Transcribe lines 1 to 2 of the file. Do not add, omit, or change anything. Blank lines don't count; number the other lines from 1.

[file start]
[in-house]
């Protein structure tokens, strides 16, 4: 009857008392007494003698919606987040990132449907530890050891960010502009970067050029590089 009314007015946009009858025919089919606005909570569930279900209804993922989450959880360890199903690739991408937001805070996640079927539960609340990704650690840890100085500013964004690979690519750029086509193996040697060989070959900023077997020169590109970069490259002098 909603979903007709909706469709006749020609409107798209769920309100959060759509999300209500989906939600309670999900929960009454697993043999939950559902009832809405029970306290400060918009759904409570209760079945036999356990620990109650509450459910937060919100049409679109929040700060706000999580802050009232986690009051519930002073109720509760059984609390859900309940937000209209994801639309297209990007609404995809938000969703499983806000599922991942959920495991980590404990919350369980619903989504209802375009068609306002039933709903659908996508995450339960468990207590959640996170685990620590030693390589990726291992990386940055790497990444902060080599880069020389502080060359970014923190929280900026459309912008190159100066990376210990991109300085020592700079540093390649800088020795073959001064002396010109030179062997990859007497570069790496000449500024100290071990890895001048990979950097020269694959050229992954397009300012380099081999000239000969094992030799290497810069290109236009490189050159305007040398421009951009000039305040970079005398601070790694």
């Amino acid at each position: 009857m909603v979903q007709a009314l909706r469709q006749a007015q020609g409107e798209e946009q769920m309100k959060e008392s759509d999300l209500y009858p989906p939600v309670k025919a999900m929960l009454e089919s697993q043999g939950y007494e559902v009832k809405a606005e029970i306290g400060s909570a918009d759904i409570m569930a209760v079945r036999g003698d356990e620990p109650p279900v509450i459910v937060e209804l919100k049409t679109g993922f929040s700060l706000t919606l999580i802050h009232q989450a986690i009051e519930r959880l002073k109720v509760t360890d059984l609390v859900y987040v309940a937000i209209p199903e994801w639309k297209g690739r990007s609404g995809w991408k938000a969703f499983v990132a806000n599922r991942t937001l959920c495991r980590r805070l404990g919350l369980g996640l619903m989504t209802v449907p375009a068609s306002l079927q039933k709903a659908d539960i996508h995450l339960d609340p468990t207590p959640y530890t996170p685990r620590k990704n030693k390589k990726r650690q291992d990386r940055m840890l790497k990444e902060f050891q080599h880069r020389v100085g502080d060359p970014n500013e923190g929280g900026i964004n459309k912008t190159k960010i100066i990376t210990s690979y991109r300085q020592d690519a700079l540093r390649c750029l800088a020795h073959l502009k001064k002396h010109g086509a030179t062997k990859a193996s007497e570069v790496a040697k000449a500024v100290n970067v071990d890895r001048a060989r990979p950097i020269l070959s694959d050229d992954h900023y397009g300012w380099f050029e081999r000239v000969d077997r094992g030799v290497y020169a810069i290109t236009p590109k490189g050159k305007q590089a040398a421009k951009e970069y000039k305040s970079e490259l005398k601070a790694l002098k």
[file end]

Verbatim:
[in-house]
């Protein structure tokens, strides 16, 4: 009857008392007494003698919606987040990132449907530890050891960010502009970067050029590089 009314007015946009009858025919089919606005909570569930279900209804993922989450959880360890199903690739991408937001805070996640079927539960609340990704650690840890100085500013964004690979690519750029086509193996040697060989070959900023077997020169590109970069490259002098 909603979903007709909706469709006749020609409107798209769920309100959060759509999300209500989906939600309670999900929960009454697993043999939950559902009832809405029970306290400060918009759904409570209760079945036999356990620990109650509450459910937060919100049409679109929040700060706000999580802050009232986690009051519930002073109720509760059984609390859900309940937000209209994801639309297209990007609404995809938000969703499983806000599922991942959920495991980590404990919350369980619903989504209802375009068609306002039933709903659908996508995450339960468990207590959640996170685990620590030693390589990726291992990386940055790497990444902060080599880069020389502080060359970014923190929280900026459309912008190159100066990376210990991109300085020592700079540093390649800088020795073959001064002396010109030179062997990859007497570069790496000449500024100290071990890895001048990979950097020269694959050229992954397009300012380099081999000239000969094992030799290497810069290109236009490189050159305007040398421009951009000039305040970079005398601070790694």